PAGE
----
Michael K said...

" It's not a matter of an ins. company being able to just turn around as soon as the Court rules and offer a cheap catastrophic plan "

There a new product in the market that could provide an end run for those who can afford it. It is Life Insurance with a "critical illness" provision.

The customer buys a life insurance policy that pays up to $250,000 upon death, which I believe is the current maximum available for this kind of policy.

Along with life insurance coverage the policy includes what’s called a “critical illness” component. If the policyholder needs, say, surgery, the insurer writes the policyholder a check based on a schedule. Let’s say, for example, it’s $10,000.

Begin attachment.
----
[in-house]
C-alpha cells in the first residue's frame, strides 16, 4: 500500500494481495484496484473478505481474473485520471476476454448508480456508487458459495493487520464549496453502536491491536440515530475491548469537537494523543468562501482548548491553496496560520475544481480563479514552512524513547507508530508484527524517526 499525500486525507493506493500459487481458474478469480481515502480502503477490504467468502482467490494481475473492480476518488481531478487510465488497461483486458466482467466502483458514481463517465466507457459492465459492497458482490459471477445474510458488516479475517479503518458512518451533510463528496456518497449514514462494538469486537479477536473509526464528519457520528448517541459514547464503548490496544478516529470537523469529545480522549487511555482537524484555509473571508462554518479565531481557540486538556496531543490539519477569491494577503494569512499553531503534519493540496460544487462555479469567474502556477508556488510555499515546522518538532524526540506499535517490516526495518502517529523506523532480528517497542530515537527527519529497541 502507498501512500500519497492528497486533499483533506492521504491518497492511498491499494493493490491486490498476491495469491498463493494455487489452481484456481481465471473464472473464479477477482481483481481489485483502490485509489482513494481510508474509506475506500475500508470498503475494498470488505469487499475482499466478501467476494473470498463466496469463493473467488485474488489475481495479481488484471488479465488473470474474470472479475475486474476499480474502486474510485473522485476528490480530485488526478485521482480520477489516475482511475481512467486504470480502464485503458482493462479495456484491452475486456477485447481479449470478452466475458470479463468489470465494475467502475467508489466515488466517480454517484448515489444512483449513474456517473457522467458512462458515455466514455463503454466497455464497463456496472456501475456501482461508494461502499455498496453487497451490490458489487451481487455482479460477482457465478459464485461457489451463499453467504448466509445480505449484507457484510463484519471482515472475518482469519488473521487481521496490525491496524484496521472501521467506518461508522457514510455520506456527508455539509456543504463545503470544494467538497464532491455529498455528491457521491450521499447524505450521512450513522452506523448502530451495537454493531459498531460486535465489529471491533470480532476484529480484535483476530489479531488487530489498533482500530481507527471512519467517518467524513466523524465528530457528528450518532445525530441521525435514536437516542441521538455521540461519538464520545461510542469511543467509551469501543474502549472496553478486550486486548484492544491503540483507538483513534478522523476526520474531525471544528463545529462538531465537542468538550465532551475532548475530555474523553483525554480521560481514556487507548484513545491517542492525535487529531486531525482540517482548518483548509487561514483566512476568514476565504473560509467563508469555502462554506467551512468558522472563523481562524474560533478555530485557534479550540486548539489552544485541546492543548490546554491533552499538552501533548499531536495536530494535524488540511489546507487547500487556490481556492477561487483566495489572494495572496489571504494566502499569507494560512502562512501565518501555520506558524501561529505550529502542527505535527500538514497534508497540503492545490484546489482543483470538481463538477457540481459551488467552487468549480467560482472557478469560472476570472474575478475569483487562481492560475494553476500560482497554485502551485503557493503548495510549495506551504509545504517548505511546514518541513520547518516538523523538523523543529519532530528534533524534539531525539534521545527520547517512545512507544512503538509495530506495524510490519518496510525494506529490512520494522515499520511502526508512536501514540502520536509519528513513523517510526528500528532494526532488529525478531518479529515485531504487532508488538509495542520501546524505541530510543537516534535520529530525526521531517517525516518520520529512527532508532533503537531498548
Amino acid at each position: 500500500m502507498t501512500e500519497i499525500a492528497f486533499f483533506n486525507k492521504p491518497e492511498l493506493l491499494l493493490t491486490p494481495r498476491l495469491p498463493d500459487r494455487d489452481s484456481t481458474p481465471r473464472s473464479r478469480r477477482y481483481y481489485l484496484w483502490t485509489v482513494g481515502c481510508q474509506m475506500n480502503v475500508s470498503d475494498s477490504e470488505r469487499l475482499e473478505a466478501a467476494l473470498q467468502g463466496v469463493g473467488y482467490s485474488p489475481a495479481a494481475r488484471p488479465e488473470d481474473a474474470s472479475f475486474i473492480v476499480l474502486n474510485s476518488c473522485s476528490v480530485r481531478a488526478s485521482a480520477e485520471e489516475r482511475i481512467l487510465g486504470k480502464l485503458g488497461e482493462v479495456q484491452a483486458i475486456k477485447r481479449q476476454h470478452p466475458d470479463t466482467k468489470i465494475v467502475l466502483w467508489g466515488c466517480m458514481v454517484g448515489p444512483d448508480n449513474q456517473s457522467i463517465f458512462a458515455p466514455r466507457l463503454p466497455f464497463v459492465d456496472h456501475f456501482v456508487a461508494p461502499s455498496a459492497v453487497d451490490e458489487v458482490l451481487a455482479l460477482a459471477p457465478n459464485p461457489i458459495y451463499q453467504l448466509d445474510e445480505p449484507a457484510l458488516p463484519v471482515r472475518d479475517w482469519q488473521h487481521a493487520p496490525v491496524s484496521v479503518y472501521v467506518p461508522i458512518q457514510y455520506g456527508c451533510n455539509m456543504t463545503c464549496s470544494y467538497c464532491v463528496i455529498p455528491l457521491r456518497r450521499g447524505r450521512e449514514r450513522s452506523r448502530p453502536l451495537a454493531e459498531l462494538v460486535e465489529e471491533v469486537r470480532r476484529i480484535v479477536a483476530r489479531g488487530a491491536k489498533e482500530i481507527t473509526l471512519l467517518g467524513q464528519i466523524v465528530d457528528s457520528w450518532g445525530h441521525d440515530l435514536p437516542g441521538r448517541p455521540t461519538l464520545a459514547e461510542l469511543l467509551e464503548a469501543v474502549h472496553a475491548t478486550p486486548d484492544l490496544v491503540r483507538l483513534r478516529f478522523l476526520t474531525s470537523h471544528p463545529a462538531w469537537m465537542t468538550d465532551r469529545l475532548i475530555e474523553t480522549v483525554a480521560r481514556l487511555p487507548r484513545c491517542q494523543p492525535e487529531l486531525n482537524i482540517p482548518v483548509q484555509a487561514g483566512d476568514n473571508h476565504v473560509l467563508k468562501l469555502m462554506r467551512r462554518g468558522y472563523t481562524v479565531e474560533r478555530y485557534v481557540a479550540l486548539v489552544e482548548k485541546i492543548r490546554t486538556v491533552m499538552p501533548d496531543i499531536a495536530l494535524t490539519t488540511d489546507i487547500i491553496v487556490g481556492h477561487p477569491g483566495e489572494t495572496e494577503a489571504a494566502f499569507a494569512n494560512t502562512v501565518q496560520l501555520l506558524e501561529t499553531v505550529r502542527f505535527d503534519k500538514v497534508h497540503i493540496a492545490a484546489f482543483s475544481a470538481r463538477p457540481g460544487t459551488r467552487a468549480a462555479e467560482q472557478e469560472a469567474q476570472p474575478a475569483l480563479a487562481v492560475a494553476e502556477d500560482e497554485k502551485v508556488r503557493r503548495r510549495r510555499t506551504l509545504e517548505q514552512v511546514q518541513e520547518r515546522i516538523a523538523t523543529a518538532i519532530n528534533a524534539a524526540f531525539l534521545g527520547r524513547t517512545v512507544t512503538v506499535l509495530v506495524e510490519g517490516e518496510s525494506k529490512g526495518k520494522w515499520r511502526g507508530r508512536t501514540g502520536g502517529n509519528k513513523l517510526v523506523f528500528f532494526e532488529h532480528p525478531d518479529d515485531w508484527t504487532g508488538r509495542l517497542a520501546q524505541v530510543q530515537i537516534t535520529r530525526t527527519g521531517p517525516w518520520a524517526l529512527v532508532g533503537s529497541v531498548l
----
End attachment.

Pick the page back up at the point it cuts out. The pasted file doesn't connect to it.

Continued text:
The policyholder has $10,000 in hand to pay for the medical care — or, frankly, anything else since the money belongs to the insured — but the value of his life insurance benefit is reduced by the same amount, to $240,000. Thus the critical illness component simply accelerates the benefit payout.

One existing policy pays 100 percent for heart attack, stroke, life-threatening cancer, major organ transplant, kidney failure, Alzheimer’s and paralysis, among other medical conditions.

The policyholder could also be part of a provider network that provides a discounted rate for the care — one of the most important current benefits of having health insurance.

How much would such a policy cost? For one company, a 30-year-old male would pay $1,438 a year, and for a 50-year-old male it’s $3,234.


This sort of product fits well with cash medical practices and Obamacare has banned some new specialty hospitals from coverage.

Voila ! A new system outside Obamacare.

Original Mike said...

@PB (12:53): I like the cut of your jib.

Original Mike said...